The whole concept of letting wine breathe, or aerate, is simply maximizing your wine's exposure to the surrounding air. By allowing wine to mix and mingle with air, the wine will typically warm up and the wine's aromas will open up, the flavor profile will soften and mellow out a bit and the overall flavor characteristics should improve.
Which Wines Need to Breathe
Typically red wines are the ones to benefit most from breathing before serving. However, there are select whites that will also improve with a little air exposure. In general, most wines will improve with as little as 15 to 20 minutes of airtime. However, if the wine is young with high tannin levels, it will need more time to aerate before enjoying. For example, a young, mid-level or higher California Cabernet Sauvignon will likely require around an hour for proper aeration and flavor softening to take place. Not that you cannot drink it as soon as it is uncorked, but to put its best foot forward give the wine a touch more time to breathe. Mature wines (8+ years) are another story altogether. These wines will benefit most from decanting and then will only have a small window of aeration opportunity before the flavor profiles begin to deteriorate.
How to Let Your Wine Breathe
Some erroneously believe that merely uncorking a bottle of wine and allowing it to sit for a bit is all it takes to aerate. This method is futile because there is simply not enough room (read: surface area) at the top of the bottle to permit adequate amounts of air into making contact with the wine. So what's a wine lover to do? You have two "breathing" options: decanter or wine glass.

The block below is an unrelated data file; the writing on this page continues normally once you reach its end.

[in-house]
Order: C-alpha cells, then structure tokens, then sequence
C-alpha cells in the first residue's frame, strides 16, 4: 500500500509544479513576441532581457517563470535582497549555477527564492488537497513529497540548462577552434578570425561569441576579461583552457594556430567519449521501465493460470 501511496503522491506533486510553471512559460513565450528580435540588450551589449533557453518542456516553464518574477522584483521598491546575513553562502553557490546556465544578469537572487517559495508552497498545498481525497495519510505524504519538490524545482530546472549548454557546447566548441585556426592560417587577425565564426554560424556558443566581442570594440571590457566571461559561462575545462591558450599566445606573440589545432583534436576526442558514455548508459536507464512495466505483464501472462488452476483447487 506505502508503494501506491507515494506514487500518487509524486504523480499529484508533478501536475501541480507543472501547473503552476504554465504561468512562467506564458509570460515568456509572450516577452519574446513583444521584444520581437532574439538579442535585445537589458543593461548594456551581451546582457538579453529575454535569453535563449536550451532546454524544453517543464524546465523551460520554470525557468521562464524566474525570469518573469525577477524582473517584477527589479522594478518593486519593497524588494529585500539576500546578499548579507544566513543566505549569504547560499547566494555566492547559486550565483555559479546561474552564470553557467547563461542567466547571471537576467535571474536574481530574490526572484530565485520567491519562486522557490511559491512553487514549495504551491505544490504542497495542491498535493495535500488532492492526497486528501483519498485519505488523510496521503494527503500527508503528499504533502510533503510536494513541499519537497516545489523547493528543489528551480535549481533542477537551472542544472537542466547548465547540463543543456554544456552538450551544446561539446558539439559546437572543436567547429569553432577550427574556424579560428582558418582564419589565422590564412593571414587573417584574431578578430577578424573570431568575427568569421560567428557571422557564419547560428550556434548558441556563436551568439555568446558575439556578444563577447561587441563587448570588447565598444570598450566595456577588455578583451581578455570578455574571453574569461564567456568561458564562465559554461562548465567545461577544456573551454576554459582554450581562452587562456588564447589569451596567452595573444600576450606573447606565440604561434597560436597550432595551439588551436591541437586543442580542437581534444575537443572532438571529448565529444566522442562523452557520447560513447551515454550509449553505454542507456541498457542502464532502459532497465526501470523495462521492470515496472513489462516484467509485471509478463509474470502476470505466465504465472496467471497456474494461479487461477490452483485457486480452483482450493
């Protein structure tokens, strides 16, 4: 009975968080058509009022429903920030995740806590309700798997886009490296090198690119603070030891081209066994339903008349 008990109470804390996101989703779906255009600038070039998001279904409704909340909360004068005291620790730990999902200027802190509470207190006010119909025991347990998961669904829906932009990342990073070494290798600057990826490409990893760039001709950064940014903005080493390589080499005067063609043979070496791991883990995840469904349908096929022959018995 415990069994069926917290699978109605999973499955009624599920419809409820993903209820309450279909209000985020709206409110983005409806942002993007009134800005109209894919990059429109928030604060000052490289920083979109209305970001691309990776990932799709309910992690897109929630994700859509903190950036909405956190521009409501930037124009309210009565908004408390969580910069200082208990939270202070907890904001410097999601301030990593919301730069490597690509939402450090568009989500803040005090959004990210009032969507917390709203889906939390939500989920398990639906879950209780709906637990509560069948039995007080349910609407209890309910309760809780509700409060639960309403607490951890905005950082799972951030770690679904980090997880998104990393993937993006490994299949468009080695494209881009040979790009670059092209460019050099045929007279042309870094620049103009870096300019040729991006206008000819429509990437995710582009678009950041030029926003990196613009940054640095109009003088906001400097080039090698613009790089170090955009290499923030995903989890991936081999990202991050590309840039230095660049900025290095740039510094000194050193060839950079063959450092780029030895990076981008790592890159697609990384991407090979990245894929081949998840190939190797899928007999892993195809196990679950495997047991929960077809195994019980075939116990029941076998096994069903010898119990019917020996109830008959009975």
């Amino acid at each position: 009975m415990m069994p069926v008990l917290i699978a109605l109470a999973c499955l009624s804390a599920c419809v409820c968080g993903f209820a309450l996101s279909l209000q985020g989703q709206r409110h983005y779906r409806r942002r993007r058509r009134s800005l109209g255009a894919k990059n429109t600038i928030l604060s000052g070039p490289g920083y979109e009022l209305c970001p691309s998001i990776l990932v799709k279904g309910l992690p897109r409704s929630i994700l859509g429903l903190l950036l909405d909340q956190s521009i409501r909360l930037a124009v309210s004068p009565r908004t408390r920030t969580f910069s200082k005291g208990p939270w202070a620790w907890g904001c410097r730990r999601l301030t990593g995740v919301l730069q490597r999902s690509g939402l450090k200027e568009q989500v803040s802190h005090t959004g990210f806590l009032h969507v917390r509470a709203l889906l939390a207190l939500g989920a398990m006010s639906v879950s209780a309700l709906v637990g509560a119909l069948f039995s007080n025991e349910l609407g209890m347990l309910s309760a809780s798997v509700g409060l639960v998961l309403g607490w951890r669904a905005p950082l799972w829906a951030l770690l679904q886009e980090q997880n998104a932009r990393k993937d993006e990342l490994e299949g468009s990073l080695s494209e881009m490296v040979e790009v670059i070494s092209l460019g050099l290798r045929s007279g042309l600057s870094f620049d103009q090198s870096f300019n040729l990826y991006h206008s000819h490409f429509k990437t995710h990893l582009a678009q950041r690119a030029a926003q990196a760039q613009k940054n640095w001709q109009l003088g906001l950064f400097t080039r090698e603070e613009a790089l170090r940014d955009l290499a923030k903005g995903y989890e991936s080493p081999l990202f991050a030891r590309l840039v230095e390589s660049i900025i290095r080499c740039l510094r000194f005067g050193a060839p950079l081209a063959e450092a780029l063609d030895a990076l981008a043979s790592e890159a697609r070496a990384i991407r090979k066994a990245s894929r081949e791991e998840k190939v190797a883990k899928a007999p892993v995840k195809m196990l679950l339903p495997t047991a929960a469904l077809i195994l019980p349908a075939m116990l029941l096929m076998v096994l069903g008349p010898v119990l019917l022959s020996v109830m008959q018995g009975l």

- Decanter: Use a decanter, a flower vase, an orange juice pitcher, or any large liquid container with a wide opening at the top to pour your bottle of wine into. The increased surface area is the key to allowing more air to make contact with your wine. Keep this in mind while setting up proper "breathing" techniques for your favorite wine.
- The wine glass: Pour your wine into wine glasses and let it aerate in situ. This is certainly the low-maintenance method and typically works quite well. Just be sure to keep the glass away from the kitchen commotion, while it breathes in peace. * Tip, for pouring wine into glasses makes sure that you pour into the center of the glass with a good 6 to 10 inches of "fall" from bottle to glass to allow for further aeration during the actual pour.
Aeration: "Rules of Thumb"
In general, the Aeration Rule of Thumb: the more tannins a wine carries, the more time it will need to aerate. Lighter-bodied red wines (Pinot Noir, for example) that have lower tannin levels, will need little if any time to breathe.
It's a remarkable thing to watch and taste a wine evolve in the glass over the course of a meal or conversation. In the beginning, it might come across a little uptight and reserved or over-the-top and a little out of balance, but with some time to settle down and dance with a little oxygen, many wines (especially red) will find a new cadence in the glass, one that is both approachable and engaged.